By Diane M. Calabrese / Published July 2016
With cradle-to-grave responsibility for products now routinely assigned to manufacturers, product makers have more incentive than ever to ensure their products are safe. Yet conscientious manufacturers have long endeavored to make safe products without the liability-in-perpetuity factor that has come to their doorsteps.
From circuit breakers to unloader valves, fail-safe mechanisms are built into as many parts of a product as possible. Risk of any activity, including operating machinery, cannot be reduced to zero, but the risk of injury associated with a system failure, however rare, can be mitigated.
When developing safe products, manufacturers confront two big challenges. One, the regulations and regulators interested in each product differ. Two, the level of acceptable risk is difficult to define, especially in a litigious society.
As we write, a massive recall of automobiles with air bags that may inflate, rupture, and spew shards is underway. Will the process of replacing air bags cause more injuries than leaving bags in place?
And also as we write, the Washington, DC Metropolitan Transit Authority (Metro) plans massive service shutdowns across the next year on a system that reduces vehicular traffic. Will the additional cars on the already congested roads pose a greater risk than the concern about rail failures, such as smoke from the third rail? As the latest development, the federal government is threatening to shut down the entire system in the interest of safety or to achieve zero risk to riders. No riders, no risk.
Whatever the answer to the questions, there are two takeaway points: risk analysis is complicated by the memory of the most recent occurrence of failure, which may be relatively minor across time and space. And, redundancy (of which DC-Metro has almost none) is a key element in safety.
To design a safe product, engineers (e.g., mechanical, electrical) follow standards set by their own professional organizations. They also keep pace with regulations governing specific components.
Planning, testing, and redoing are all part of reaching the end goal: a safe product. Even when the goal is met, things can still happen. Safety glass of any sort—laminated, tempered, wire, for instance—has reduced injuries everywhere it’s been integrated into products. That does not mean safety glass cannot be involved in an injury, given that a high enough impact can send a piece of safety glass itself through body tissues.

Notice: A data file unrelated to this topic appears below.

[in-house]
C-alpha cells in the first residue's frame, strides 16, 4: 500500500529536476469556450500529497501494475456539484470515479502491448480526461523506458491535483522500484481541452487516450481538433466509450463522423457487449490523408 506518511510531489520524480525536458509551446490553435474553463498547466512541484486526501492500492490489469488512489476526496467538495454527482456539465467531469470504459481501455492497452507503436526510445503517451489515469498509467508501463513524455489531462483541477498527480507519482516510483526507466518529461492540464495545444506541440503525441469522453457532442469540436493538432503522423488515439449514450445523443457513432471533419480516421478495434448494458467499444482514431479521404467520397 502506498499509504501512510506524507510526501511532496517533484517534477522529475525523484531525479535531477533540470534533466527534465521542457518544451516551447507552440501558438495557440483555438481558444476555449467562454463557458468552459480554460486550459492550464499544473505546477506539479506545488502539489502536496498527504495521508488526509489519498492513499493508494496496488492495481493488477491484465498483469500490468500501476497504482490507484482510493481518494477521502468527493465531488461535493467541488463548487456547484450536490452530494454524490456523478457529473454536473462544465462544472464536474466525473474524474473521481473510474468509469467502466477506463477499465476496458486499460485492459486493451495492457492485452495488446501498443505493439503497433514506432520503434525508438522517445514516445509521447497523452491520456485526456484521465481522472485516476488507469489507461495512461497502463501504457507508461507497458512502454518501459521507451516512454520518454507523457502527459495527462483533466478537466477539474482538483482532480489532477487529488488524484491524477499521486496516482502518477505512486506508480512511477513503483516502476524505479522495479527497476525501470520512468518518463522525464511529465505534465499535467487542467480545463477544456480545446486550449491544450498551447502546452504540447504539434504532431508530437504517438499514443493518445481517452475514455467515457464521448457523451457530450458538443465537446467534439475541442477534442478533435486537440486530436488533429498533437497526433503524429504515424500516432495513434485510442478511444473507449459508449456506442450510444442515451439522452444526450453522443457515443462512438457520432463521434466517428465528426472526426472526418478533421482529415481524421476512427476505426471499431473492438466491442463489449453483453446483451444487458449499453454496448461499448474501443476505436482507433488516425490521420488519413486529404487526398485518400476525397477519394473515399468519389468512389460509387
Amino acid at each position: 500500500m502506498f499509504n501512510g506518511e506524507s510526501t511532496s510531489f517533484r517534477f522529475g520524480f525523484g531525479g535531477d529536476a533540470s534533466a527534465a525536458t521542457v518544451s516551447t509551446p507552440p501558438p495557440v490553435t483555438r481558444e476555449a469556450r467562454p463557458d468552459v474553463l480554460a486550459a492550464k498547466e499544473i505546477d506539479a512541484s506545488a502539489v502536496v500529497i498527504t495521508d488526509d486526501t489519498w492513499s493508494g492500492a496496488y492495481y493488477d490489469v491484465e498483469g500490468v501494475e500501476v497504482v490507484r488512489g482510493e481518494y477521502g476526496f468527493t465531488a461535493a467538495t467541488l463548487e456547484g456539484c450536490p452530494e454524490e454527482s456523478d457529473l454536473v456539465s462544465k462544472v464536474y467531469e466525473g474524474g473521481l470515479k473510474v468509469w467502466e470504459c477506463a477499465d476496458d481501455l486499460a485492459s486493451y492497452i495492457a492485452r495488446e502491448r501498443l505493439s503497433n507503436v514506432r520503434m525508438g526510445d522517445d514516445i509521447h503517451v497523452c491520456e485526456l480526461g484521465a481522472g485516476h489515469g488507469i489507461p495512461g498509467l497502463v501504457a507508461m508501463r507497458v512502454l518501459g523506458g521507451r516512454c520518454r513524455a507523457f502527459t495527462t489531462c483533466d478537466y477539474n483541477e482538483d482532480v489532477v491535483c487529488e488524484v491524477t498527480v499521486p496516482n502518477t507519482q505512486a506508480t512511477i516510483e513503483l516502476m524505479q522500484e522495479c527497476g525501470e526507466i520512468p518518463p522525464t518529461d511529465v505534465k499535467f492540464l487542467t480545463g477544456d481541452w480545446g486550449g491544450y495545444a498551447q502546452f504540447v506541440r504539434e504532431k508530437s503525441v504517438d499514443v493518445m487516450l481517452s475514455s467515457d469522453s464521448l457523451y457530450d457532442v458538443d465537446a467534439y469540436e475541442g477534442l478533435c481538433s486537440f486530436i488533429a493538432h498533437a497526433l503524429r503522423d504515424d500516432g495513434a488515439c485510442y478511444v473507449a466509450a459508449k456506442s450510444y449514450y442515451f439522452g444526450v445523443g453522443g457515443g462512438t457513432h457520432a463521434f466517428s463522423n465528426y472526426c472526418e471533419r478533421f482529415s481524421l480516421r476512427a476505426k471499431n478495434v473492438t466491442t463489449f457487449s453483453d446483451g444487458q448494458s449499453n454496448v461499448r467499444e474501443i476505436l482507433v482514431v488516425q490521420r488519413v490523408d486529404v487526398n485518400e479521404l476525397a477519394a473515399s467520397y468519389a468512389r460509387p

Anything can happen. Risk will never be zero. We sometimes forget the great strides in safety that have been made to date. Belts, gears, and engines are encased; one hundred years ago, that was not the norm. Nor was the integration of safeguards—emergency stops, especially—into all types of machinery.
Enormous gains aside, human error will always be part of the equation. Hence, there are more safeguards than ever on products. The Occupational Safety and Health Administration (OSHA), which in part dictates equipment and parts that must be approved by a Nationally Recognized Testing Laboratory (NRTL), is engaged in setting standards. Other federal—and even state and local entities—also set rules for safe products. (In the case of the latter, recall the number of parties interested in lead in products.)
In addition, in 2013, the Consumer Product Safety Improvement Act (CPSIA) gave the Consumer Product Safety Commission (CPSC) new regulatory and enforcement tools. The CPSC agency rule list in fall 2015 included proposed rules ranging from standards for infant bouncer seats to portable generators.
The proposed rule on portable generators was published in the fall of 2015, though its root extends to 2006. To assess the impact of portable generators (particularly carbon monoxide) on indoor air quality, the National Institute of Standards and Technology (NIST) conducted tests with both off-shelf and prototype generators. The preparation of a rule that would mandate a low carbon monoxide emission portable generator is expected by September 2016.
Navigating the labyrinth of proposed rules—and pre-rules, a CPSC term—in order to provide comment takes time. The process requires systematic method and coordination.
To keep pace with government regulations, manufacturers benefit from belonging to professional organizations that monitor rules and develop standards (usually through consensus, best practices). ANSI [American National Standards Institute] and ASTM International are two such groups. (ASTM takes its name from its moniker at founding in 1898, the American Society for Testing and Materials.) There is also ISO, the Inter-national Organization for Standardization, and IEC, the International Electrotechnical Commission. In addition, there are joint ISO/IEC standards.